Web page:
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Medical News Tips From The Johns Hopkins Medical Institutions

December 23, 1998
Johns Hopkins Medical Institutions
Low-Dose Radiation May Keep Arteries Clear After Angioplasty; If Your Sibling Has Heart Disease, You Might Be At Risk; Mortality Rates From Abdominal Aneurysms Declining; Heart Transplant Recipients Need To Watch Their Diets.

Listed below are story ideas from Johns Hopkins Medical Institutions. To pursue any of these stories, call Karen Infeld at (410) 955-1534 or send e-mail to



Johns Hopkins heart specialists are testing a device that delivers low doses of radiation to coronary arteries as part of a national clinical trial to see if radiation prevents the vessels from closing up after they're opened by balloon angioplasty or a stent.

The device, which hooks to a catheter containing tiny radioactive "seeds," is used in conjunction with angioplasty, in which a balloon is inflated inside an artery to flatten clumps of plaque. The hope is that the seeds will slow cell growth at the angioplasty site, reducing the chance of restenosis, a re-narrowing of the artery. Up to one half of angioplasty patients have restenosis within six months of the procedure, requiring many to have a second angioplasty or heart bypass surgery.

In the study, physicians use the device immediately following a balloon angioplasty, inserting it into the treated artery for less than five minutes, then removing it.

"The radiation exposure from the catheter is less than 1 percent of that of a regular chest X-ray," says Jeffrey A. Brinker, M.D., director of interventional cardiology and one of the principal investigators of the trial. "The seeds never come in contact with the patient's tissue or blood, so they are very safe."

For the study, the Hopkins interventional cardiology group is seeking 20 patients who have coronary artery disease and have been told they might need angioplasty. Patients who have had an emergency cardiac condition within the last 72 hours, or who have undergone angioplasty within the past month are ineligible.To volunteer for the study, call Teri Murtha, R.N., at (410)955-6839.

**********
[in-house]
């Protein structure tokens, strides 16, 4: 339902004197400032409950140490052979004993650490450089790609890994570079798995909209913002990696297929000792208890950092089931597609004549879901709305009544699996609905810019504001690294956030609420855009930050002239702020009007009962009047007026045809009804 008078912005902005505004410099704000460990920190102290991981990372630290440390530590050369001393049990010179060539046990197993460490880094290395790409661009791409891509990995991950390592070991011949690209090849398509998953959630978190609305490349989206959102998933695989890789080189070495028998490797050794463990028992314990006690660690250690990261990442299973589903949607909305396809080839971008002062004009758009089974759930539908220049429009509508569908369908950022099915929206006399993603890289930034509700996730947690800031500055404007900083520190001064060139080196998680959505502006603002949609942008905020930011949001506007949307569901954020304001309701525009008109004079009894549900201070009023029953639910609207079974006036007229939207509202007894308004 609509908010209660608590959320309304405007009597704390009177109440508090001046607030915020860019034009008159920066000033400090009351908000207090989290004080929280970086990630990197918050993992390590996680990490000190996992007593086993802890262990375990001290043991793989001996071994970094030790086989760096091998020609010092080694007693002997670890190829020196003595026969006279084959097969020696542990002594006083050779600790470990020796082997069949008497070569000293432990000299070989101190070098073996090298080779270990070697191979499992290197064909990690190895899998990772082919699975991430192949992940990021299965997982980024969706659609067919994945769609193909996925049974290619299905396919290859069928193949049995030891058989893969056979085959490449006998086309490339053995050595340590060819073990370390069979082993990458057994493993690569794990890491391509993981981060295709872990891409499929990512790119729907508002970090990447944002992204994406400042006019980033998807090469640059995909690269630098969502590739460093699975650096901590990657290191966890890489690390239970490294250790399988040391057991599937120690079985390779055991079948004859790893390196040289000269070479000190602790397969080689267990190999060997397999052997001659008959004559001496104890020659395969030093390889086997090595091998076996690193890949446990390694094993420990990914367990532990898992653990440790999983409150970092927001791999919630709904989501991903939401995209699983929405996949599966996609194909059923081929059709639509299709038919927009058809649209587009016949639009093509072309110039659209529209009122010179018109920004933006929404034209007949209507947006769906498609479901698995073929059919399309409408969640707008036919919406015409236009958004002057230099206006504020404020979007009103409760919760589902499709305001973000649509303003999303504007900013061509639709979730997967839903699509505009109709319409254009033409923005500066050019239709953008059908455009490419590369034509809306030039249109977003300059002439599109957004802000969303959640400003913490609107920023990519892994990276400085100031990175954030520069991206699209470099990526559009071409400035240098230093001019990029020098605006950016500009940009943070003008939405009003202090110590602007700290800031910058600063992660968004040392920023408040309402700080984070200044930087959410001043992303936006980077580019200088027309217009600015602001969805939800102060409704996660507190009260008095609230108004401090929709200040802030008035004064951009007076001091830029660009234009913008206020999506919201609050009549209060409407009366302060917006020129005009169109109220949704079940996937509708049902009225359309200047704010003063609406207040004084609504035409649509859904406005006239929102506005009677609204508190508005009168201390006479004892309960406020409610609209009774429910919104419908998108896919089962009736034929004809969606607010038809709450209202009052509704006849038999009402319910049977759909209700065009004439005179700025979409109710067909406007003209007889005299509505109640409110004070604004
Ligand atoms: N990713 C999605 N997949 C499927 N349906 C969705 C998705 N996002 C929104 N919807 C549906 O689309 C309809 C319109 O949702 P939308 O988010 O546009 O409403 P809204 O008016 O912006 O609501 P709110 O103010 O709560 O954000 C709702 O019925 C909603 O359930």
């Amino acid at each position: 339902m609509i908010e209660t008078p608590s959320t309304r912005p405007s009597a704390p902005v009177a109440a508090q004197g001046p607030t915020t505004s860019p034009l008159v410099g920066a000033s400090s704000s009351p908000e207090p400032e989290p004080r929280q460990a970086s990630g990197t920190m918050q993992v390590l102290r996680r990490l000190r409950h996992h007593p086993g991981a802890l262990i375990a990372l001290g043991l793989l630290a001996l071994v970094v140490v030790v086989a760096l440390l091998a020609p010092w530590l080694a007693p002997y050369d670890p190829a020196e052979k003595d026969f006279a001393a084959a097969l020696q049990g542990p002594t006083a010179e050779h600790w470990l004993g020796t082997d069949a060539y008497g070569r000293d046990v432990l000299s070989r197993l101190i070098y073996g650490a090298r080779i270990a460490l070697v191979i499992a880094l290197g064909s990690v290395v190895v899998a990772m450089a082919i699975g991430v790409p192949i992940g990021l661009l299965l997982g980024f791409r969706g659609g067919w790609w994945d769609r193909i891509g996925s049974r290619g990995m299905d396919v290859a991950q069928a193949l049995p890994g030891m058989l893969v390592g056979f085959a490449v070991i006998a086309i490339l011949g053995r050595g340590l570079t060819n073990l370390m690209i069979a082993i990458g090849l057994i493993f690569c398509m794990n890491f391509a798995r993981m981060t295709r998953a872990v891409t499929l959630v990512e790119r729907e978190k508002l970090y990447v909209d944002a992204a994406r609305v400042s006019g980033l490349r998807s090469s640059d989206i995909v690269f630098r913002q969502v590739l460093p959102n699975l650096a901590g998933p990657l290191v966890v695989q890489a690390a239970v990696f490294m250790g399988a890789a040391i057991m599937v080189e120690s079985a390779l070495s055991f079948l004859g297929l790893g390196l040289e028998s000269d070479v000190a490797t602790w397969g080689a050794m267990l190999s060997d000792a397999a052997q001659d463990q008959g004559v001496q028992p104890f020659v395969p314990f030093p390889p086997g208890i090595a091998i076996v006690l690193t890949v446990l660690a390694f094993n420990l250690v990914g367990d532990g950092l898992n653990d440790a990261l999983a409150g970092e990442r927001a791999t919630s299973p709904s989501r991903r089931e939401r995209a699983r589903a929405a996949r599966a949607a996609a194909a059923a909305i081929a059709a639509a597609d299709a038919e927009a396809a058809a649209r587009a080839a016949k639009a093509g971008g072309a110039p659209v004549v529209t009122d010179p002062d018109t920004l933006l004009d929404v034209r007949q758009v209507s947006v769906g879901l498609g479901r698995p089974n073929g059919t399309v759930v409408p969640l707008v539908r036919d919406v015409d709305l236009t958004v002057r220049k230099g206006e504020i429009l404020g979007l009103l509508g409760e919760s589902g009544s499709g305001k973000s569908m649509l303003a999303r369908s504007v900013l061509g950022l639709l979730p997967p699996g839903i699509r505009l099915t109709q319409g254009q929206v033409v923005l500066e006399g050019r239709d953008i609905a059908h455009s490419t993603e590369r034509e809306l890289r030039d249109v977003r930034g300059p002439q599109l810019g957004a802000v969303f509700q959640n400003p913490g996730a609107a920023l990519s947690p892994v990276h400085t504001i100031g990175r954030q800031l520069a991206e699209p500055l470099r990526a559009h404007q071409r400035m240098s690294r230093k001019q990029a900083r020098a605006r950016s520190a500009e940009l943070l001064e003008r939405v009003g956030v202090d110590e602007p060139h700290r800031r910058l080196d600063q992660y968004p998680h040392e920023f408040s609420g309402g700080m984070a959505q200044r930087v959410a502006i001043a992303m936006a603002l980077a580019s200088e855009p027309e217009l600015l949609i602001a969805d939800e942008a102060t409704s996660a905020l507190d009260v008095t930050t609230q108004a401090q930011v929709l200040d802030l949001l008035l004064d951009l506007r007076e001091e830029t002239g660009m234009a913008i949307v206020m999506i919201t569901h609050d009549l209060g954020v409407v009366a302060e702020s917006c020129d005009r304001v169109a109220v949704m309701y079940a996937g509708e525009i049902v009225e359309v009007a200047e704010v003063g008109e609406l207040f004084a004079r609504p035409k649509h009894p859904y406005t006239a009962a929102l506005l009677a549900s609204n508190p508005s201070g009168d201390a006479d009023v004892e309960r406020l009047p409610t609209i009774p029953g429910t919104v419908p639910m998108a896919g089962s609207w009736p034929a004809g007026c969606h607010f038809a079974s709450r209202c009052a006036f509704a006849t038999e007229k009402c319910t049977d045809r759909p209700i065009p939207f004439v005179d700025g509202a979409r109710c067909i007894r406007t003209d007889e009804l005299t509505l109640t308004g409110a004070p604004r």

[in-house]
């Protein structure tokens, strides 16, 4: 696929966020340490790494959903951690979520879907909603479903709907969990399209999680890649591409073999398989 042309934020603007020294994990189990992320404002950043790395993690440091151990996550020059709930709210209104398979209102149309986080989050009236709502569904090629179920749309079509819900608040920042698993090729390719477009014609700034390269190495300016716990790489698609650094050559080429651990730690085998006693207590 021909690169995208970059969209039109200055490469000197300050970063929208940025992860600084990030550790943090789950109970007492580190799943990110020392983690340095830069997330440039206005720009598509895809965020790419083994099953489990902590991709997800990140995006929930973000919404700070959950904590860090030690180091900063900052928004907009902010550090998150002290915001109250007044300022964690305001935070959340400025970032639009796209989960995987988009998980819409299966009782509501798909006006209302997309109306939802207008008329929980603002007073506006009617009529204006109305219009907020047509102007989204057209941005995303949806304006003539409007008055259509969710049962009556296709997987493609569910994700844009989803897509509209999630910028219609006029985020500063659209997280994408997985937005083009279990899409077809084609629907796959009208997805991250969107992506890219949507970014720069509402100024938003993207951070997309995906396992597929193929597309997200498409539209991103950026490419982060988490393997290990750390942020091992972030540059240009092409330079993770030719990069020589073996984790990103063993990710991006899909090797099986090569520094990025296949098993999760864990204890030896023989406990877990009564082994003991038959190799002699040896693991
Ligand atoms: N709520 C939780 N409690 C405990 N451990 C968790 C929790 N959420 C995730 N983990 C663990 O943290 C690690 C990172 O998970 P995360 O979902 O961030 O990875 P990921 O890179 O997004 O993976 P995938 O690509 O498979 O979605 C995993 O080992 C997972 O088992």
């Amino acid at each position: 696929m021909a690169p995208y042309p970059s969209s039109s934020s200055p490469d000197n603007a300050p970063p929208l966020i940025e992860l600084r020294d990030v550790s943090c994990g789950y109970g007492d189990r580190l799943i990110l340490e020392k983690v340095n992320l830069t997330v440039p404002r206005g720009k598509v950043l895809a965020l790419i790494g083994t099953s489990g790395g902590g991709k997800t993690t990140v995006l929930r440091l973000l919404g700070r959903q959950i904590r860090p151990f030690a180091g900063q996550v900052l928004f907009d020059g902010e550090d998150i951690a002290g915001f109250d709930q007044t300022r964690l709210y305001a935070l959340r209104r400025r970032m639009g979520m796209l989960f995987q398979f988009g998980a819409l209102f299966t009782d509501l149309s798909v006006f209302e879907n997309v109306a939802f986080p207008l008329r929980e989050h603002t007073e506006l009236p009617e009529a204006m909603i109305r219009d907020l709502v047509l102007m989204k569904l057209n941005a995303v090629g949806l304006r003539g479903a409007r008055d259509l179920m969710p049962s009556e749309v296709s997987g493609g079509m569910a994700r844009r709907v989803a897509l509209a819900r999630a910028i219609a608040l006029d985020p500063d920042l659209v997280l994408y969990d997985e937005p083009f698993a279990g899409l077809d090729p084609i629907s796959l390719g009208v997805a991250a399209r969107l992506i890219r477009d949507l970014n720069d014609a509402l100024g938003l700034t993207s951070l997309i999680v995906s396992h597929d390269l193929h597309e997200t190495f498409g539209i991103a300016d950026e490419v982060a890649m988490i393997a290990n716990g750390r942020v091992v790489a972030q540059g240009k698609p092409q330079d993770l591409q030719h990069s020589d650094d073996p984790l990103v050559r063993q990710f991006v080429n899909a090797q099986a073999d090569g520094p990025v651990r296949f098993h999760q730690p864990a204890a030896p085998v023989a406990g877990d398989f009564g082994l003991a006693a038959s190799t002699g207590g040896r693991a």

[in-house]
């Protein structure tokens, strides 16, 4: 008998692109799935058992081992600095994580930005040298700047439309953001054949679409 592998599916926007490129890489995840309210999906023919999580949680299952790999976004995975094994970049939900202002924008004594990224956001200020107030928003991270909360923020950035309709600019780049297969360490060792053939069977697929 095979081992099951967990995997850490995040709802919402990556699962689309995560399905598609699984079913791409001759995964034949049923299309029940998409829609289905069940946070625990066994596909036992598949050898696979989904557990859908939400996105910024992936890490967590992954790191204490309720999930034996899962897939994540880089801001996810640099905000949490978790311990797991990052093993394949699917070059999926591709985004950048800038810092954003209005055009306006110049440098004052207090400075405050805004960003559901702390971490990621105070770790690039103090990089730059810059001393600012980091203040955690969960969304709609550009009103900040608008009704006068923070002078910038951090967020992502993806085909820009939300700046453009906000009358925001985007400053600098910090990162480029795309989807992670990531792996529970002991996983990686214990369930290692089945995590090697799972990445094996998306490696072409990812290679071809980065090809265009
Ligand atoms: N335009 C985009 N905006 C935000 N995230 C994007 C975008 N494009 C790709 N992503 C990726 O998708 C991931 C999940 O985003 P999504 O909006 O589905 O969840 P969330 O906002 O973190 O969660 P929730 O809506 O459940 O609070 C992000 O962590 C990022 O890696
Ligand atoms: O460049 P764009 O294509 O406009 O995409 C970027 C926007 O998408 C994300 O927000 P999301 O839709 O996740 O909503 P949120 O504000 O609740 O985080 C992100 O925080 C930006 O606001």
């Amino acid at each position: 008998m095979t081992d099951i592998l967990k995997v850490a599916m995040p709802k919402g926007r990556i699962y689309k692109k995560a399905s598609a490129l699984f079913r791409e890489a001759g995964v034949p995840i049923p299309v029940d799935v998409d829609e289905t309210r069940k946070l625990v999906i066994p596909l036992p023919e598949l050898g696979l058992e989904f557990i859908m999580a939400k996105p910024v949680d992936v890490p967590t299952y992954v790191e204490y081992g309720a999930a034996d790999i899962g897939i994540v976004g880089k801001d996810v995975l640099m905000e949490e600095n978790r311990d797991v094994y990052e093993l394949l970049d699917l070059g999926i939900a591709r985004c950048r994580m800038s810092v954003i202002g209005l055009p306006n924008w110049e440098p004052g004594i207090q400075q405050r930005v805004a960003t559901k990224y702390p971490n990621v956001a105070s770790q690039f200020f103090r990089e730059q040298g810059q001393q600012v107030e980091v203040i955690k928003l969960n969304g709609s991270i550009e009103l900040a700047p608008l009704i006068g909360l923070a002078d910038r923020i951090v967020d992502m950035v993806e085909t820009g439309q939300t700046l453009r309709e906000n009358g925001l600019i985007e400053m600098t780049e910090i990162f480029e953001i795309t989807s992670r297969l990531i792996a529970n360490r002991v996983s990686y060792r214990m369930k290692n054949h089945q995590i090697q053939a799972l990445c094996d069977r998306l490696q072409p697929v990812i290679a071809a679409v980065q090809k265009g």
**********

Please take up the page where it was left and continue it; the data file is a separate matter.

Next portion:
Apparently healthy brothers or sisters of people with premature heart disease may be up to 12 times more likely to develop coronary heart disease than the general population, according to a study by Johns Hopkins researchers.

Results of the study were published in the Nov. 1 issue of the American Journal of Cardiology.

The Hopkins team studied 846 siblings, ages 30 to 59, of people with premature heart disease. While the study group showed no apparent signs of heart disease, they had a high prevalence of coronary risk factors. Overall, they had higher levels of cholesterol and fats in their bloodstream, and higher blood pressure than the general population. They also were more likely to smoke cigarettes.

"Although all siblings had a source of medical care and most saw their physicians at least once a year, most were unaware of their elevated lipid levels and blood pressure," says Diane M. Becker, Sc.D., lead author of the study and director of The Johns Hopkins Center for Health Promotion. "This calls for more aggressive national guidelines for heart disease and better screening for the apparently healthy siblings of people with heart disease."


Although operations to repair ruptured abdominal aortic aneurysms continue to be risky -- especially among the elderly -- death rates linked with the surgery have declined in recent years, according to a Johns Hopkins study.

"We also found that surgeons who perform the most operations to repair these aneurysms have the best rates of patient survival, suggesting that patients suspected of having a rupture who are medically stable should be transported to high-volume hospitals where surgeons perform more of the operations," says Bruce A. Perler, M.D., senior author of the study and a professor of surgery.

Called silent killers because they often cause no symptoms, aneurysms, or swellings of the abdominal aorta -- the main artery supplying blood to the lower body -- occur in more than 5 percent of people age 60 and older. They can be fatal if they leak or rupture. About 75 percent of these abnormalities go undiagnosed. Some are found unexpectedly during physical exams or picked up on X-rays taken for unrelated reasons.

Using the Maryland Health Services Cost Review Commission database, the researchers tracked 527 patients who underwent emergency surgery to repair ruptured abdominal aortic aneurysms at Maryland hospitals between 1990 and 1995.

The mortality rate from the procedure decreased from 59.3 percent to 43.2 percent during that time period, most likely from a combination of factors such as improvements in anesthesia and better postoperative intensive care, Perler says.

The study was published in a September issue of the Journal of Vascular Surgery.


The biggest challenge for heart transplant recipients is not staying alive but staying with a healthy lifestyle, a Johns Hopkins study shows.

A review of 42 patients who underwent heart transplant at Hopkins between 1983 and 1995 showed that obesity and high cholesterol were significant problems within three months of transplantation. Four of the patients gained more than 50 pounds, caused in part by the anti-inflammatory medication prednisone.

Results were published in a September issue of the Journal of Transplant Coordination.

"Although prednisone dosage should be adjusted to the lowest possible dose, dietary and lifestyle changes remain the foundation of effective management of these posttransplant complications," says Sharon M. Augustine, R.N., M.S., lead author of the study and nurse coordinator for heart transplant.


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